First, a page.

I Know That I Am Innocent; Do I Still Need an Attorney?
There is an unfortunate misconception that if you are charged with a crime and you know that you are innocent, then the mistake will eventually be realized by police, the prosecutor, the judge, or the jury, and you will be set free after being offered a sincere apology. The truth could not be more different. In fact, according to Vice News and the Innocence Project, between roughly two to five percent of all incarcerated people are innocent, meaning there could be 120,000 innocent people currently behind bars for crimes they did not commit. A record number of inmates were exonerated in 2015, according to NBC News, for crimes that they did not commit. However, very few people are exonerated each year. In 2015, that number was only 149, many of whom were only cleared because DNA evidence showed they were not the offender.
Public Defenders Spend Two Months Fewer on Their Cases Than Private Attorneys
Furthermore, funds for public defense in Pennsylvania are extremely low, and left up to the county to allocate. This means that many public defenders in Pennsylvania do not have the time, resources, high professional standards, or experience to properly defend a case in court, which is why they almost always seek plea deals even if they know their client is innocent. Public defenders in Pennsylvania spend, on average, two months fewer on their cases than private criminal defense attorneys, according to the Administrative Office of Pennsylvania Courts as reported by WHYY News.
How Do Innocent People Get Sentenced?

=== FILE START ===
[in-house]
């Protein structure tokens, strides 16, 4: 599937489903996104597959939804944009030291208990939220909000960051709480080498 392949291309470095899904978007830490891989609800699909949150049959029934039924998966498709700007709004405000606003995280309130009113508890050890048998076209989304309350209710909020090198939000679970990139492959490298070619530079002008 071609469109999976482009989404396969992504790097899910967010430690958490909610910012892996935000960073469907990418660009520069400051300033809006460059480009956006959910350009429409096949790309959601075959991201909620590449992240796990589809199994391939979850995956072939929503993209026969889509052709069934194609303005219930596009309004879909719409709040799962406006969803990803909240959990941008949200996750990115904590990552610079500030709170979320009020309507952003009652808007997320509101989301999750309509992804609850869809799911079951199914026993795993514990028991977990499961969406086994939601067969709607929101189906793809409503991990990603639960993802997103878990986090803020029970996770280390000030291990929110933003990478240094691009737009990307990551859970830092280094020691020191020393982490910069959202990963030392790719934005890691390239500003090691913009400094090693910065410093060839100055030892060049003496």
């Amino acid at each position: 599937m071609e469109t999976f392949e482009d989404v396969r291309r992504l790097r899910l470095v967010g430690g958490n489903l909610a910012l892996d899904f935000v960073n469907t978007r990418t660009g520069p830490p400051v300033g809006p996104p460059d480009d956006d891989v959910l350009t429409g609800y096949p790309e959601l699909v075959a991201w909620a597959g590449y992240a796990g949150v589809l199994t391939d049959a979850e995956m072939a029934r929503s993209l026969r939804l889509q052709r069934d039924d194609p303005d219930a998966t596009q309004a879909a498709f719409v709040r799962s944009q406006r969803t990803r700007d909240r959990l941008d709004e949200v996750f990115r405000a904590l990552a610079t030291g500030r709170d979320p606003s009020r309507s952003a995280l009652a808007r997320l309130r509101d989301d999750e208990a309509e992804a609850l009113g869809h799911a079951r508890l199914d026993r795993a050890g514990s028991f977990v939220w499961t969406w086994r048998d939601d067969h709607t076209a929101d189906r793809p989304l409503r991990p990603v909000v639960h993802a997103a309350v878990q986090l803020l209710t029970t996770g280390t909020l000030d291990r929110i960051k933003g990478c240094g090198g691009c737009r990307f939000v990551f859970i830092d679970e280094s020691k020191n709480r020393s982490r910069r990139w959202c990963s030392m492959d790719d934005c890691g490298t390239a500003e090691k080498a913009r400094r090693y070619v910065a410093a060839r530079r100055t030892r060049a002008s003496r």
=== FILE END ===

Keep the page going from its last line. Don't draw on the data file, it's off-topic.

Reasons why innocent people end up in prison include the following:
- Police Mistakes or Corruption: Law enforcement makes mistakes just like everyone else. Mistakes can include collecting bad evidence or even planting evidence, not talking to key witnesses, missing important pieces of the puzzle, and more. Police may not have the time, resources, or interest to find out who really committed the crime, and may be encouraged or even pressured to simply find a culprit and pad their monthly numbers for administrative purposes.
- Incorrect Witness Testimony: Witnesses are known to be unreliable, as proven by countless studies. Yet, jurors are often swayed by eyewitness stories, even if the witness was under extreme duress at the time and did not get a good look at the offender. Occasionally, witnesses may even knowingly give false information to protect themselves or another person, though simply making a mistake is more common.
- Corrupt Prosecution: A prosecutor’s job is to put the defendant behind bars, and sometimes inappropriate measures are taken in the name of success at all costs. Misconduct includes intimidation, false confessions, racial profiling, and much more.
- Incorrect Expert Witness Testimony and Forensics: Expert witnesses and forensic evidence may paint an incriminating picture, even if the defendant in no way participated in the crime. Jurries are quick to take the side of a professional, even if logic and all other evidence contradicts the science.
A Philadelphia Criminal Defense Attorney Can Help You Today
You need an experienced, highly regarded criminal defense attorney to ensure that bad police work, overworked public defense, incompetent judges, racially biased jurors, and prosecutorial misconduct do not cause you, an innocent person, to end up behind bars. Call the Philadelphia office of van der Veen, O’Neill, Hartshorn, and Levin today.